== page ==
Similarly, the AV-8B and F-35B use a unique approach to landing aboard the Navy’s big deck amphibious warfare ships of the LHD and LHA classes.  The normal routine is to make an approach from astern of the ship, but offset to parallel the port side.  When alongside the desired landing spot, the jet then slides sideways to starboard until it is over the landing spot. Only then does it descend vertically, and then simply taxies out of the way for the next jet.

In order to train for this, MCAS Yuma, AZ actually has an auxiliary field that is shaped and marked like the deck of an LHD, and pilots routinely practice there.

Say what you will about the pros and cons of the program, but it certainly is interesting to watch.

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Titusville Warbird Museum

The really cool thing about this blog is that I can share my vacation photos, and no one seems to mind too much.

The official name of the museum is Valiant Air Command Warbird Museum, and the docent was kind and indulgent to the nerds in our little group. (Engineers can’t help it.)
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We got to stick our heads in the bomb bay of this B-25.
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Filed under Air Force, history, marines, navy, Personal, planes, World War II

Marine Helos- Why so big?

TimActual had a comment on the Marine air assault on Hawaii:

I have never understood why the Marines like to use BIG targets to carry troops.
And that air assault looked pretty casual to me. We were always taught to get everything off the LZ ASAP, birds and men.

As to why the Marines tend to choose somewhat larger helicopters than the Army, I alluded to that years ago in a post on the Chinook.

The Army, as it evolved its air assault doctrine, saw infantry troops (as part of a combined arms team with artillery and aerial fire support) delivered directly upon the objective. One key doctrinal issue that wanted to address was unit integrity. They wanted to ensure that the basic unit, the rifle squad, was delivered intact. That meant the optimal assault helicopter would carry an 11 man rifle squad, which, from the UH-1D on through to today’s UH-60M, is just what seating is provided, if not always the actual lifting capacity. Between three rifle squads, a weapons squad, and the platoon headquarters, four helicopters could lift a single assault platoon.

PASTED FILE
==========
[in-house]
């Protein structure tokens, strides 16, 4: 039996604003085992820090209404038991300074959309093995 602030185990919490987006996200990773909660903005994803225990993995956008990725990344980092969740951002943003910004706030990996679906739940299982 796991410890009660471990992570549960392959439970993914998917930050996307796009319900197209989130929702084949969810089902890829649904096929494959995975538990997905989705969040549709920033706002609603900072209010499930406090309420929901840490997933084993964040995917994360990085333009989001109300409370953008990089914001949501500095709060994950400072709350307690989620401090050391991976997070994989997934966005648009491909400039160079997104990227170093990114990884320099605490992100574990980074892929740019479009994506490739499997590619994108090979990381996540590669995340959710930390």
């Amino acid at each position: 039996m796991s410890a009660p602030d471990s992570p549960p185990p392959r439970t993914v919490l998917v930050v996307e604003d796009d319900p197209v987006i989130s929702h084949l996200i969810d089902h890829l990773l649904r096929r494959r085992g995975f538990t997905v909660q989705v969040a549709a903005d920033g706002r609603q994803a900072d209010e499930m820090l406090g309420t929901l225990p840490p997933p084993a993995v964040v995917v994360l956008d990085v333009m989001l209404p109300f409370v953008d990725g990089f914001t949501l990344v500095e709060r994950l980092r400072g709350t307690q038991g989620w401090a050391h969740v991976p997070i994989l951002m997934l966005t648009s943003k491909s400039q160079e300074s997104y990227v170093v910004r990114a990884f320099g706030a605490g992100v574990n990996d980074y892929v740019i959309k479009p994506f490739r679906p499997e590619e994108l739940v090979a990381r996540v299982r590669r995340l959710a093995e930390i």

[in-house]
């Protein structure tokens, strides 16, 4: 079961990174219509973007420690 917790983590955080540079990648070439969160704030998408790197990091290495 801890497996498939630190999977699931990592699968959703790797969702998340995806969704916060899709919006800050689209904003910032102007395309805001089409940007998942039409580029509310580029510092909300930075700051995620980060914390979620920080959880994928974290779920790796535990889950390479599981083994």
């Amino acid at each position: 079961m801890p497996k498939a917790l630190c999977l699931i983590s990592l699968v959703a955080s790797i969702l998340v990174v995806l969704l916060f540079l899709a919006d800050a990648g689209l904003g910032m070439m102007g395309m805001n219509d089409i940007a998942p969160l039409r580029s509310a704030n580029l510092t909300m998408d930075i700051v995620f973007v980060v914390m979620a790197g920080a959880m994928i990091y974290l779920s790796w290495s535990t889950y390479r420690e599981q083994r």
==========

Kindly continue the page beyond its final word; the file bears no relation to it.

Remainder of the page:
The Marines, while they might have liked to embrace the same philosophy, faced two challenges the Army did not. First, they were far more constrained in terms of manpower. Unlike the Army, with the majority of its aviators being warrant officers, the Marines aviators are all commissioned officers. Given that the total number of commissioned officers available to the Marines was set by Congress, they couldn’t afford as many helicopter pilots as the Army, especially considering the numbers needed to fly the Marines fixed wing aircraft.

The other, bigger issue was simply one of space. The Marines are a seagoing force. That means they have to be embarked on ships, and even the largest of ships for amphibious operations have severe constraints on the total numbers of aircraft they can operate.

http://www.msc.navy.mil/sealift/2013/July/images/Kearsarge.jpg

The carrying capacity, both in weight and in volume, increase faster than the actual size of an aircraft. That is, an aircraft twice as large as another can reasonably be expected to carry not twice as much, but three times as much.  It didn’t take long for the Marines to realize that two CH-46s, carrying 25 troops each –that is, a Marine rifle platoon- took up a lot less deck space than the 4 or 5 UH-1s it would take to lift a platoon. As an added bonus, it would take only half as many pilots, not to mention the numbers of enlisted aircrew, and maintenance personnel.

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The Marines did understand the risk involved, namely that losing one aircraft had a much greater impact, particularly in terms of lives potentially lost, and also in terms of unit integrity. If a platoon loses a squad, it might theoretically still be able to function. But losing half a platoon most certainly renders it combat ineffective.